Thursday, March 13, 2008

How the Canadian Human Rights Commission violates the rule of law

Ezra Levant:

The opposite of the "rule of law" is the "rule of man". Canadians love the rule of law so dearly because it makes us feel safe: we know what to expect in life; we know if we follow the rules, the police won't capriciously arrest us. There will be no knock on our door in the middle of the night. We won't be arrested without a proper reason. The rule of law gives us confidence when we deal with the state and its officers, even its policemen, even its prime ministers. Because we know that they are our servants and that, if anything, they are bound by more rules than we are. They only hold the power that we give them, and they only hold it in trust for us.

We are strict with our police; maybe even too strict, but that's a better error to make than being too lax. Besides Internal Affairs officers within police departments, we have additional layers of scrutiny. For example, Ontario's Special Investigations Unit does nothing but investigate police who are accused of abusing their powers. Canada answers Juvenal's question Quis custodiet ipsos custodes? pretty well.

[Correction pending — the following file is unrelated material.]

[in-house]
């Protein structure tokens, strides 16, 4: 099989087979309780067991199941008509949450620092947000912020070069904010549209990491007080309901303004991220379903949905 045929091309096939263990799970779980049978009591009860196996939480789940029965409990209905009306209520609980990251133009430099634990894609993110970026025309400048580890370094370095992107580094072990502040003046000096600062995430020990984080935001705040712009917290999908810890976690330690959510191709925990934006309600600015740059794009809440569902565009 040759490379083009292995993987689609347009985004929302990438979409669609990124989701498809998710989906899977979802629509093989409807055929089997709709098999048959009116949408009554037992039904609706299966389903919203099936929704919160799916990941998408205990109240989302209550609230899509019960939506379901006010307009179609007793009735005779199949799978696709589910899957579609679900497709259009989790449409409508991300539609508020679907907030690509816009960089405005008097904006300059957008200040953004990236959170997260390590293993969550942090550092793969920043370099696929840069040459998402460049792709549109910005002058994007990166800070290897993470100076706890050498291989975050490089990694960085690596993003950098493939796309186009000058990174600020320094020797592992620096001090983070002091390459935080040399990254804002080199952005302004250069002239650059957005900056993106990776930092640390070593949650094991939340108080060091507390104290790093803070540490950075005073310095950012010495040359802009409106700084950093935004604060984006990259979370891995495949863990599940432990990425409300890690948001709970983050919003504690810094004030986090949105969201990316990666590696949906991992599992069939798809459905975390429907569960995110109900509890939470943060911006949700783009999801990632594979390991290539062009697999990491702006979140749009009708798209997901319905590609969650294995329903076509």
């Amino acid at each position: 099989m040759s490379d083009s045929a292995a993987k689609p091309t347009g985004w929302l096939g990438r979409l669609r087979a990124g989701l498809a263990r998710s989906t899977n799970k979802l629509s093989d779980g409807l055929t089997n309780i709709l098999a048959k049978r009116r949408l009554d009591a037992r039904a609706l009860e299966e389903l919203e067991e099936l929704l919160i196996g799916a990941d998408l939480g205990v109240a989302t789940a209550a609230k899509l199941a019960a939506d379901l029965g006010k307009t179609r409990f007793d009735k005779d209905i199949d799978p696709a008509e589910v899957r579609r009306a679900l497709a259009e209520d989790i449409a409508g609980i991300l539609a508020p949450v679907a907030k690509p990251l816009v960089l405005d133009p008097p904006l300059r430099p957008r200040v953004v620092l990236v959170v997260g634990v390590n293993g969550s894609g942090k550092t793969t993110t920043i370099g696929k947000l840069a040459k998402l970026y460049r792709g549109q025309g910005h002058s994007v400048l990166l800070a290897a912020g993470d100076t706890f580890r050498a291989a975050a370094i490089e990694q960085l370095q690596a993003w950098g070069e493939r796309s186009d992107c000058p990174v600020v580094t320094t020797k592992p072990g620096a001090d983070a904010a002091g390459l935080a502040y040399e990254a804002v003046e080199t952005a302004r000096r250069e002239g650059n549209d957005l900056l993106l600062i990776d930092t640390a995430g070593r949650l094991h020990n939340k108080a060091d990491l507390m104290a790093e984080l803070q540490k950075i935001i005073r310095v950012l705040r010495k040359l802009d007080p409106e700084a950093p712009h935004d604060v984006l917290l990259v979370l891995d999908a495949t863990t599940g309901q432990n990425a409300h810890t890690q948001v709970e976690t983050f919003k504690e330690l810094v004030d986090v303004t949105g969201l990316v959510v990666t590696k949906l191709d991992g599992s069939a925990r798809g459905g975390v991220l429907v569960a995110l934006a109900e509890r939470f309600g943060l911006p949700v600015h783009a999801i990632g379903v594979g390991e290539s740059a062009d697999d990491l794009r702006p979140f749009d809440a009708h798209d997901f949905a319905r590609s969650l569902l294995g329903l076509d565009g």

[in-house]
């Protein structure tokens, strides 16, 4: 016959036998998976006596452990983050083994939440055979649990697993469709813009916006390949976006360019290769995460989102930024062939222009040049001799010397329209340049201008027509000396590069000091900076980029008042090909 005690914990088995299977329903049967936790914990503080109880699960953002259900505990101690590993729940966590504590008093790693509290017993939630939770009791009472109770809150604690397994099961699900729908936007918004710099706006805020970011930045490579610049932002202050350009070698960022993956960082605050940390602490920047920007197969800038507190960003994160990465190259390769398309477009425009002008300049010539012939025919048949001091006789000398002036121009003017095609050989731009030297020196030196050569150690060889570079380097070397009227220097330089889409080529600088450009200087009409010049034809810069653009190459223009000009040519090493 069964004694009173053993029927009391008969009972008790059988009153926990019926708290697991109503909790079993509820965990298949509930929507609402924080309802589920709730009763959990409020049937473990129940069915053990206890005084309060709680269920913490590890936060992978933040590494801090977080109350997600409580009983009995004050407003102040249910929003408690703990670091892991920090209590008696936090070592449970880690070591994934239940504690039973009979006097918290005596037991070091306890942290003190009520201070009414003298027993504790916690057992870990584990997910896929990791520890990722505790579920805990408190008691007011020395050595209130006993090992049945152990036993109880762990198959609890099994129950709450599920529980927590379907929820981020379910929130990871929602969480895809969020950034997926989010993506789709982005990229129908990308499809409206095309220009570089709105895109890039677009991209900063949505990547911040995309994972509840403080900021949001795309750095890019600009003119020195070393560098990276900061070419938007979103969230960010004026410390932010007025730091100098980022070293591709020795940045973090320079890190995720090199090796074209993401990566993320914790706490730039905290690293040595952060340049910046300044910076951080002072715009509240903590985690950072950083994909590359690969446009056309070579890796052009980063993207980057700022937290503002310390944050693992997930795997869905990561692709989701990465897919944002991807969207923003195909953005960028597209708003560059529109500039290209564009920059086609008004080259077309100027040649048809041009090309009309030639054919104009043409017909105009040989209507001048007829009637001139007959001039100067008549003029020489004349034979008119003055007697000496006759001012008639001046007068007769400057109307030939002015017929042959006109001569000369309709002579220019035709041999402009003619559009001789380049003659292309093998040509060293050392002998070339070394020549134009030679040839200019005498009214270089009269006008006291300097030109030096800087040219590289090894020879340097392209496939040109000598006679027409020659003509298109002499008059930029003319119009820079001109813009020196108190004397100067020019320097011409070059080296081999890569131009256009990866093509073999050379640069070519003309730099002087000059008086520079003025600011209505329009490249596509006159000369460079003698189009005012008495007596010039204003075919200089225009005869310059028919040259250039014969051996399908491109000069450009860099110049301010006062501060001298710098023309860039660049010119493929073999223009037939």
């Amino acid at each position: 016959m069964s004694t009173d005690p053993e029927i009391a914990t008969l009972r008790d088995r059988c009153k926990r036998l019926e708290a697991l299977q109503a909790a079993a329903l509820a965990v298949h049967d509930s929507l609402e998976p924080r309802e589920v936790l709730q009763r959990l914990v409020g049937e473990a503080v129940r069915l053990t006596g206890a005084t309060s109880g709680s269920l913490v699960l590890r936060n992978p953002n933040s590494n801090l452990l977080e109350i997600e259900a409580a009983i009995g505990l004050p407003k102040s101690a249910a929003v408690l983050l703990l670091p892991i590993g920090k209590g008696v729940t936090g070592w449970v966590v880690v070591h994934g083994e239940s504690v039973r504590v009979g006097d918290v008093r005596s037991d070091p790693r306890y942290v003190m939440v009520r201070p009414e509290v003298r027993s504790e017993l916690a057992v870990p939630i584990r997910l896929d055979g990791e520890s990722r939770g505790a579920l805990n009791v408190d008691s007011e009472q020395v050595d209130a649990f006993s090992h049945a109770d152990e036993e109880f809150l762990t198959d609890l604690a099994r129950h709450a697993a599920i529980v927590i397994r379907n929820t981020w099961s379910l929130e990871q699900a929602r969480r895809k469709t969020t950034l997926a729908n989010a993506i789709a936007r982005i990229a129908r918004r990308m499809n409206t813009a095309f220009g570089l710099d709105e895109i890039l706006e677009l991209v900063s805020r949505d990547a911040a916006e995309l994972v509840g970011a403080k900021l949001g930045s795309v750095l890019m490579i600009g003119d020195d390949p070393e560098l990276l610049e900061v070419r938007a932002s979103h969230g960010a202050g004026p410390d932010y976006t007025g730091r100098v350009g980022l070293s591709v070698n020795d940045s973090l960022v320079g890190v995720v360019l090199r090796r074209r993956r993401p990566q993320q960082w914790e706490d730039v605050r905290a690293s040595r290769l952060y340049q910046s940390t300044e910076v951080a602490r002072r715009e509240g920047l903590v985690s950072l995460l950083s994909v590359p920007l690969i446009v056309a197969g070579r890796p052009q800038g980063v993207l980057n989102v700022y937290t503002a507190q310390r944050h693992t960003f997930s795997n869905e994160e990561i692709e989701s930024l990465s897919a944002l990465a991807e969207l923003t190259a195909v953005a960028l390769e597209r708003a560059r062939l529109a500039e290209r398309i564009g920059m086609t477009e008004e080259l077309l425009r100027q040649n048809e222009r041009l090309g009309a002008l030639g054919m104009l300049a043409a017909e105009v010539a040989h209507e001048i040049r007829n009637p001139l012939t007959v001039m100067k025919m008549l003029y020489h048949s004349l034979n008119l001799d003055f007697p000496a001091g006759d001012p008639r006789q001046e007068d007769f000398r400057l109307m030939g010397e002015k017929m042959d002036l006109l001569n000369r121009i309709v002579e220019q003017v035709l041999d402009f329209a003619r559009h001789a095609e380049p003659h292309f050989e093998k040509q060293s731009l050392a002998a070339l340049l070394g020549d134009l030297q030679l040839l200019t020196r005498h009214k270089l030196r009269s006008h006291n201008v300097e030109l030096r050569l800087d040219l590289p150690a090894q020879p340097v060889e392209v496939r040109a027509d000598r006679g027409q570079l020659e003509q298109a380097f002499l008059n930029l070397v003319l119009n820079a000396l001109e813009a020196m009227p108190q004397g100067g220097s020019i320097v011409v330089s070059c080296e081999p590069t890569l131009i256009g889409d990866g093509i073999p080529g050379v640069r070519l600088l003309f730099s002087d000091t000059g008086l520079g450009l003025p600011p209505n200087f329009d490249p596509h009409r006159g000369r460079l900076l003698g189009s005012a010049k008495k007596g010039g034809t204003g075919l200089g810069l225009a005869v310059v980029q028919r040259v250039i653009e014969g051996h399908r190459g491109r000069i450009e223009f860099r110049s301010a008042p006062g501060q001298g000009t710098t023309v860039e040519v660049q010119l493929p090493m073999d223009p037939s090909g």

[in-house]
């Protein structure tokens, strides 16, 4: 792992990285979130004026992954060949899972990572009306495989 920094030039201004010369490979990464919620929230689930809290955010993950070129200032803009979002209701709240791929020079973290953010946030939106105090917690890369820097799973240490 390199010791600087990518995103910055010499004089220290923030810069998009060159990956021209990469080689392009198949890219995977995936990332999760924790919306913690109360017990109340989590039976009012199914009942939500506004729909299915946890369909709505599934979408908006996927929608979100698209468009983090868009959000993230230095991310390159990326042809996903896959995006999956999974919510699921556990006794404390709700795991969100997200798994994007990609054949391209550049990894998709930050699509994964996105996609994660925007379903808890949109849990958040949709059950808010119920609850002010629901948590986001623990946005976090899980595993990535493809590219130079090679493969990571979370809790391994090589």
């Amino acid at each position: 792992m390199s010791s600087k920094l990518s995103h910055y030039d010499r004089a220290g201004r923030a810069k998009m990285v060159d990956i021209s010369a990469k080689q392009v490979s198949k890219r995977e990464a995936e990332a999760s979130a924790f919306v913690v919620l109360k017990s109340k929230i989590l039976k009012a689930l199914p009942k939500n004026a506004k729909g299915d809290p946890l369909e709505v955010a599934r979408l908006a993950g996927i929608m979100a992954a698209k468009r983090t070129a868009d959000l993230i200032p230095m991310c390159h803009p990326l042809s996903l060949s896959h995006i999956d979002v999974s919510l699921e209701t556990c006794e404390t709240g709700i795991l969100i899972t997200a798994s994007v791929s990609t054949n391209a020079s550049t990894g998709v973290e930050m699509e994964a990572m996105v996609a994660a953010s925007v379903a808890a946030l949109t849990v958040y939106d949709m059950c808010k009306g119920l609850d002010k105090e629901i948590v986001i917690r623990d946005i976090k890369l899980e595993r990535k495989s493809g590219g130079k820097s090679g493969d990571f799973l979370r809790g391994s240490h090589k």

(As a student at law, I attended a hearing of Alberta's Law Enforcement Review Board, the body that considers complaints against Alberta police, ranging from the farcically trivial to the most serious. I was impressed -- and frankly, a little bit irritated -- at the lengths the province went to ensure fairness. As an example, complaints against officers from Calgary were heard in Edmonton and vice versa, to reduce the risk of collusion or even collegiality between police and those who were investigating the police. The particular day I was there, some nuisance complaints filed by prisoners were being heard. It was clear to me that besides the thrill of causing a hassle for the police and for the justice system in general, the prisoners in question had simply found a way to get out of jail for a day and travel, at taxpayers expense, to a hearing in which they were the center of attention.)

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